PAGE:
Merlin_655829In this 2003 file photo, Rafe Esquith, a fifth-grade teacher at Hobart Elementary School in Los Angeles, leads an innovative after-school group in his classroom. (Jonathan Alcorn/For The Washington Post)

Fifth-grade teacher Rafe Esquith’s worst nightmare began March 19, during a puzzling meeting in his principal’s office. Hobart Boulevard Elementary School’s principal indicated something had happened, but Esquith says that he was told he had nothing to worry about.

That was wrong. I consider Esquith to be America’s best classroom teacher. The Los Angeles educator’s annual Shakespeare productions, real-life economics lessons, advanced readings and imaginative field trips are phenomenal. Yet he has been removed from his classroom since April and told by his school district to say nothing about what is going on.

Fortunately, his attorneys have prepared a detailed account of the administrative incompetence and wrong-headedness that created this situation as Los Angeles Unified School District investigators continue to search for anything they can use against their most-celebrated teacher.

At that March meeting, according to their account, the principal told Esquith: “You have nothing to worry about. This is a bump in the road. I need to counsel you that you need to be careful what you say in front of students.” Esquith said fine, still not knowing was they were talking about. He went back to teaching and preparing for “The Winter’s Tale,” as acted, danced and musically accompanied by his students, mostly from ­low-income Hispanic and Korean families.

Three weeks later, Esquith learned that the district had forwarded a complaint to the California Commission on Teacher Credentialing, but the teacher still didn’t have details. Esquith said the principal told him he had nothing to worry about and that “this is about nothing.”

The next day, Esquith learned the truth: A school staffer had reported to administrators that Esquith made a joke about nudity that she thought might offend students and their parents. Esquith had read to his students a passage from “The Adventures of Huckleberry Finn” in which a character called the king comes “prancing out on all fours, naked.” Esquith reminded the students that the district did not fund the annual Shakespeare play, and if he could not raise enough money “we will all have to play the role of the king in Huckleberry Finn.”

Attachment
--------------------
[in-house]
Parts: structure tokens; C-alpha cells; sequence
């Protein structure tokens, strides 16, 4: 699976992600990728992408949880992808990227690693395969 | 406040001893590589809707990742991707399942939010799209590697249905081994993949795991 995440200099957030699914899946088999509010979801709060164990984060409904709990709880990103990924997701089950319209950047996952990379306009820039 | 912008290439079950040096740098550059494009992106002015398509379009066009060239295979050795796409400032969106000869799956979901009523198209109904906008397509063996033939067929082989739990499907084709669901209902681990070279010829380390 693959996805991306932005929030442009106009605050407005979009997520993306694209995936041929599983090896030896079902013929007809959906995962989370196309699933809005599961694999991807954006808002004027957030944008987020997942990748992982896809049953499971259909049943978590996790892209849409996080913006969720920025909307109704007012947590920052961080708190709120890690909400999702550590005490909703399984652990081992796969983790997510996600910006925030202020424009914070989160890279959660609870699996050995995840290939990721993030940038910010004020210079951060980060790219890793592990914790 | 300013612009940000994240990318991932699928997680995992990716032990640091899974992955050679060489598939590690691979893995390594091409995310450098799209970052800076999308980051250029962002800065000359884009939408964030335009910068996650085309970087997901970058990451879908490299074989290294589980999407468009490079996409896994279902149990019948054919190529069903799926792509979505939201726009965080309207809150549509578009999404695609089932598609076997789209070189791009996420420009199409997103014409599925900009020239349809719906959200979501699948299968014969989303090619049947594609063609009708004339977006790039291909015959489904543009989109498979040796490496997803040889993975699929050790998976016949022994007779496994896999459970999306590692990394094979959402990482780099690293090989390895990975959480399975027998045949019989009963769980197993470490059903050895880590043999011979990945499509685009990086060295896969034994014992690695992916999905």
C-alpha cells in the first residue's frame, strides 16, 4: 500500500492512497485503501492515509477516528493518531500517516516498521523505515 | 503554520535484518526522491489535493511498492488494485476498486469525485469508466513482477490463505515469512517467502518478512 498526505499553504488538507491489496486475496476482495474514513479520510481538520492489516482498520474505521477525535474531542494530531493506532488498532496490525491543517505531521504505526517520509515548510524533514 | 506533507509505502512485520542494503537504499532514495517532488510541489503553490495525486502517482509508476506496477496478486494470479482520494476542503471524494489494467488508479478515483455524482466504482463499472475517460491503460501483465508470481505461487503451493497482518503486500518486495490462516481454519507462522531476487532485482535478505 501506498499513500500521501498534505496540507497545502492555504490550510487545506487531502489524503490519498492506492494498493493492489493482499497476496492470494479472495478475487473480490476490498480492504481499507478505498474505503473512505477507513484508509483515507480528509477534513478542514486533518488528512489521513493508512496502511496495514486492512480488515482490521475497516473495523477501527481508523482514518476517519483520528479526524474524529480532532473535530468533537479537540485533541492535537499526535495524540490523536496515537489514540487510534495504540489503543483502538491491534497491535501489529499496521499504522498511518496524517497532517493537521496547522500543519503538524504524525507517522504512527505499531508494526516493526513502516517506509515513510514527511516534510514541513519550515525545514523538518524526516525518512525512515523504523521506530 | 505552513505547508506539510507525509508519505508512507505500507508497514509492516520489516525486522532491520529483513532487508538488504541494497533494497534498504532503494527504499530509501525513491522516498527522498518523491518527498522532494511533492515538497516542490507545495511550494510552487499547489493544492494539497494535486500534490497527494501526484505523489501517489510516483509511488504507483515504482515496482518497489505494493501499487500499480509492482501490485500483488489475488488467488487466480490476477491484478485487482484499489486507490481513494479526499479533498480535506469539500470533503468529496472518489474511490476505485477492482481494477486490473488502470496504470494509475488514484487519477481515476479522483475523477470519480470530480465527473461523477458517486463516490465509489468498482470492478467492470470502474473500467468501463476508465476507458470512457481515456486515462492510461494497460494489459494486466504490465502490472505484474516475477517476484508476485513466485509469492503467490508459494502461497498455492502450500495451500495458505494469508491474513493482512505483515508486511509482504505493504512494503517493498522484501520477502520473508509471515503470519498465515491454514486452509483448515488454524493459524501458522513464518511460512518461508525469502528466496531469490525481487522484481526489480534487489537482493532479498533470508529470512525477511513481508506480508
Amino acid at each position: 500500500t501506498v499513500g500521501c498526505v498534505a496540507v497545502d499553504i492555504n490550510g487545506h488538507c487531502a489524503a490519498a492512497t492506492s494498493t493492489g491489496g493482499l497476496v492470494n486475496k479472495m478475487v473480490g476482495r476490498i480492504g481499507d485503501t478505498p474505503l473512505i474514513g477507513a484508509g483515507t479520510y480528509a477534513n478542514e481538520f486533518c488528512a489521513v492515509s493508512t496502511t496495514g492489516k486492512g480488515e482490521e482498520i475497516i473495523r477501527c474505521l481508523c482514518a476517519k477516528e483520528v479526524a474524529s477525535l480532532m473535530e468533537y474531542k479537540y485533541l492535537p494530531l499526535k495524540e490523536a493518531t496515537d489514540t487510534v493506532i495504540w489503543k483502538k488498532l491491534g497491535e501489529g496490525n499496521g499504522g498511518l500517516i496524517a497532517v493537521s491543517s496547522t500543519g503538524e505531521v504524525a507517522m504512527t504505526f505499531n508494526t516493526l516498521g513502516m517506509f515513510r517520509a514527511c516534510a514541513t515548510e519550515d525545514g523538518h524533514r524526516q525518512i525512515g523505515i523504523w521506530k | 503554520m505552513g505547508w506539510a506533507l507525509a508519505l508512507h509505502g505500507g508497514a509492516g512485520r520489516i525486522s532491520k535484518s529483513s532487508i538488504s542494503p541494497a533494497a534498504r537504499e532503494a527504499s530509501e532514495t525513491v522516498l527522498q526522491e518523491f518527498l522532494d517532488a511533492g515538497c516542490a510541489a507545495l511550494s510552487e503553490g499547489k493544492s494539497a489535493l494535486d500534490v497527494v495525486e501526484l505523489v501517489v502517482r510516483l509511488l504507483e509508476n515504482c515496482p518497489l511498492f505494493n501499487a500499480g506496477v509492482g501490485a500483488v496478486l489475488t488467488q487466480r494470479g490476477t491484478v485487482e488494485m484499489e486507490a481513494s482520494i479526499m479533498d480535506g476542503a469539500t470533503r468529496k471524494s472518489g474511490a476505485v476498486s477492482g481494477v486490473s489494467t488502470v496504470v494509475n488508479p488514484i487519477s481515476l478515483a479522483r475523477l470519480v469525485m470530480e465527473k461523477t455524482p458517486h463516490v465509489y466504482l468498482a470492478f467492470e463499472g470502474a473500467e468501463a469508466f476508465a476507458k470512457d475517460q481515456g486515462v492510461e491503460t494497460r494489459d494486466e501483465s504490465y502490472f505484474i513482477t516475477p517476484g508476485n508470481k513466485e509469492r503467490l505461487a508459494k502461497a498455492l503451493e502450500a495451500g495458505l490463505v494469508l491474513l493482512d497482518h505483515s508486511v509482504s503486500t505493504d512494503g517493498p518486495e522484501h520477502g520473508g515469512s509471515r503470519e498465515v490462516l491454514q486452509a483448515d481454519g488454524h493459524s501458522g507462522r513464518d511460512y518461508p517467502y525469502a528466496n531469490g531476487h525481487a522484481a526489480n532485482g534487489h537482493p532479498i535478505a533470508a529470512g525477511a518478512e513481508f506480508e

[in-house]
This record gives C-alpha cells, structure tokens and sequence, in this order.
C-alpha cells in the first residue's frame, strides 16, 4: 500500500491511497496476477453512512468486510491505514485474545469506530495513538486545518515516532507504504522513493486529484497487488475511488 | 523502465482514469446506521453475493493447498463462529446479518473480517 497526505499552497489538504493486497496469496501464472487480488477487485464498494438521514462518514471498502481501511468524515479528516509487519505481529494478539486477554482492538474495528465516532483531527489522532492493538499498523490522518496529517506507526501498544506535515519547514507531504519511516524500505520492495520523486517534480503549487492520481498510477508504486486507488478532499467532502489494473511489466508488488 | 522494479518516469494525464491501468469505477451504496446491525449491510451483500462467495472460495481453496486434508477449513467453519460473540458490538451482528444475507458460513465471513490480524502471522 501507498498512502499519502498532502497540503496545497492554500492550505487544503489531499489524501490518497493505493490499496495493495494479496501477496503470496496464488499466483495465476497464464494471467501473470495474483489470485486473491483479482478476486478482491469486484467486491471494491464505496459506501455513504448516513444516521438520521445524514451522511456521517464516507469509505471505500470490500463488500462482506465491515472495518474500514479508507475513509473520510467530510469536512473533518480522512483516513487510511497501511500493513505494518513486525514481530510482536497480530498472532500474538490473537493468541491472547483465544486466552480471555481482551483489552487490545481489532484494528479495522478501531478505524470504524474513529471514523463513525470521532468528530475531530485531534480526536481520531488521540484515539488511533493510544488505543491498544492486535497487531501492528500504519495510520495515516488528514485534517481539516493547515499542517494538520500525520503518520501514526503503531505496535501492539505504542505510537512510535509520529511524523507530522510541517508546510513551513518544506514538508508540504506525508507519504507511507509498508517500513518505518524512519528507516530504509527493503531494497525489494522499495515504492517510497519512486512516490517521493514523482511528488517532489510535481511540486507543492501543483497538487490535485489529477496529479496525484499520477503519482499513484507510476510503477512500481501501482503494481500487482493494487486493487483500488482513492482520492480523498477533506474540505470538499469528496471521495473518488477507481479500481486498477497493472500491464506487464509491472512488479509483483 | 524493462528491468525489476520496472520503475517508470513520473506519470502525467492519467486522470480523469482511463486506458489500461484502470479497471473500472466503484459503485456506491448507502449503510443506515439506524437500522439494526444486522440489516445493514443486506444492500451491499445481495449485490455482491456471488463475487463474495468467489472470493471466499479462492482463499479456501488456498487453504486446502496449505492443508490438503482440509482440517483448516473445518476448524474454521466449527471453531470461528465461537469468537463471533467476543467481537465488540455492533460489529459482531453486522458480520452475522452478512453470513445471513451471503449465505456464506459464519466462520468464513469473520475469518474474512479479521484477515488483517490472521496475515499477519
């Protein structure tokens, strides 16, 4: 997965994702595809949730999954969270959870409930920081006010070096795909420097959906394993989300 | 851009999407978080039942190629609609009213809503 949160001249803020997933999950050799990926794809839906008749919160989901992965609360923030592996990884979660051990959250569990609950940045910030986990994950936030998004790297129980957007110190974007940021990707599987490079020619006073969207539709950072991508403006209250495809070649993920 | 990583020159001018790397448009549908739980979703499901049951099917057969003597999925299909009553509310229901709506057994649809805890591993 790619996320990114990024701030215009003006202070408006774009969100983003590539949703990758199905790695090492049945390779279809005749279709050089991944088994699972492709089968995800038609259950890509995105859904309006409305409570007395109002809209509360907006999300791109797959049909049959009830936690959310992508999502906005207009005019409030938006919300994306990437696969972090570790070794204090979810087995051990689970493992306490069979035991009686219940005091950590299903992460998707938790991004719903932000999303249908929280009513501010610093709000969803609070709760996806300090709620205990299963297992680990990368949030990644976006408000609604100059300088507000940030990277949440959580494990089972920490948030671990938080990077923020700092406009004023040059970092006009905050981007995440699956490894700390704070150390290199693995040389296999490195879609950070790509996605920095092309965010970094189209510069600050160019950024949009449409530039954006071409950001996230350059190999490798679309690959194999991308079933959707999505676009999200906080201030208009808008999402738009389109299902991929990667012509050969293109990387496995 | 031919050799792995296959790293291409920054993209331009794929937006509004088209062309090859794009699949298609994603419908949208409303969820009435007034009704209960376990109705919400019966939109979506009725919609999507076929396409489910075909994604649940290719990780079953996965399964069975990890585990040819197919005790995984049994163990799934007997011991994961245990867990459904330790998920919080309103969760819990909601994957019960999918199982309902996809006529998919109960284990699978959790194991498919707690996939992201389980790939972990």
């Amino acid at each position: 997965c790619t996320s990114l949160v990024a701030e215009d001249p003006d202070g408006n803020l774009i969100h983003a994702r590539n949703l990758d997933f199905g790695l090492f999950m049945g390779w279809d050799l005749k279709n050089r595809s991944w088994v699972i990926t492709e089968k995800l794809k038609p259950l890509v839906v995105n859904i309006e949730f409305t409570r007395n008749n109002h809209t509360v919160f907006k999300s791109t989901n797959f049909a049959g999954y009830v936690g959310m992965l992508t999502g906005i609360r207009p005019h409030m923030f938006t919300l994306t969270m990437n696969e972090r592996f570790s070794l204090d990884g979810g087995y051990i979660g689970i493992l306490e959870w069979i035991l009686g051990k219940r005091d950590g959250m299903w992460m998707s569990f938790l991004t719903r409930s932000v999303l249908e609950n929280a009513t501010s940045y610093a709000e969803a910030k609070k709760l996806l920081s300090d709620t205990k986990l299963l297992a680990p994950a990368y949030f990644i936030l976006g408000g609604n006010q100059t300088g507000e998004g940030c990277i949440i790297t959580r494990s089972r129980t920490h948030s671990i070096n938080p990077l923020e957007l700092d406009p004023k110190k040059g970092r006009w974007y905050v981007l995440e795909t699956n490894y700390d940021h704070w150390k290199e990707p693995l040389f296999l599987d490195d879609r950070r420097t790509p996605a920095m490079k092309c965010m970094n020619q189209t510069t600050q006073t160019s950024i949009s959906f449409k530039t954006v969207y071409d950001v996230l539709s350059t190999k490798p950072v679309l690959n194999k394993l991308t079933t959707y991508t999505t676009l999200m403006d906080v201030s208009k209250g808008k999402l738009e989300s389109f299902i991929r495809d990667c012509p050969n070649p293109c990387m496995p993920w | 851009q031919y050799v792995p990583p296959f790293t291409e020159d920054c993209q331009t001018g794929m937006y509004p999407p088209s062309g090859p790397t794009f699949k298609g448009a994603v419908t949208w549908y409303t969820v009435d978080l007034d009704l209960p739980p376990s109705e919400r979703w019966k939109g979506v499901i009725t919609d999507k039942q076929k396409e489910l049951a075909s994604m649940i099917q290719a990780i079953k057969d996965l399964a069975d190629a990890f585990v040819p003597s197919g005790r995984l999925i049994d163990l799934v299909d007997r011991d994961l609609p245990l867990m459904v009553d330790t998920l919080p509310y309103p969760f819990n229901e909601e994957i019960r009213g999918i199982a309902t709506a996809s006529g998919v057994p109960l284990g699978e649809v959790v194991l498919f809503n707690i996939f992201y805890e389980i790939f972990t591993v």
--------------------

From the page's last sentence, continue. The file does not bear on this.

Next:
Esquith was told that the district was pressuring him for an apology. Esquith wrote and signed one: “I am deeply and sincerely sorry that any comment someone heard, or thought they heard, has anyone uncomfortable.” Nonetheless, two days later, April 10, the district removed him from his classroom — giving no reason — and sent him to an office for disciplinary cases commonly known as the teacher jail. (He was later allowed to stay home, with pay.)

On May 27, the state credentialing commission rejected the district’s complaint. That same day, investigators met with Esquith and asked him bizarre questions, such as did he know any teachers who didn’t like him and which women he dated in college.

Investigators eventually said they found a man who said Esquith had abused him when he was 8 or 9, during a time when Esquith was a teenage counselor at a Jewish summer day camp. The alleged incidents happened 40 years ago. The man told the Los Angeles Times that he reported this to a Los Angeles school board member and the police in 2006, but nothing came of it. Esquith has denied wrongdoing.

Los Angeles Times reporter Howard Blume revealed recently that cases like Esquith’s had previously been left up to principals, but after a 2012 molestation scandal, the district began to suspend and investigate hundreds of teachers for even small alleged infractions.

Esquith is being treated like a Wall Street cheat. On July 8, the district’s investigators asked him for all of his tax returns, loan and bank records since 2000, giving no reason. Many other teachers being similarly targeted are asking Esquith’s lawyers for help.

This is an investigation gone rogue. If it continues, the Los Angeles school district — previously devoted to helping its students — is at risk of not only losing an exceptional teacher, but also its very soul.

via Washington Post 

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‘Most famous’ teacher plans class action suit over LAUSD’s ‘teacher jail’.

Rafe-EquithRafe Esquith

If opponents of LA Unified’s controversial disciplinary process known as “teacher jail” were looking for an ideal case to fight it, both in a court of law and in the court of public opinion, they may get it.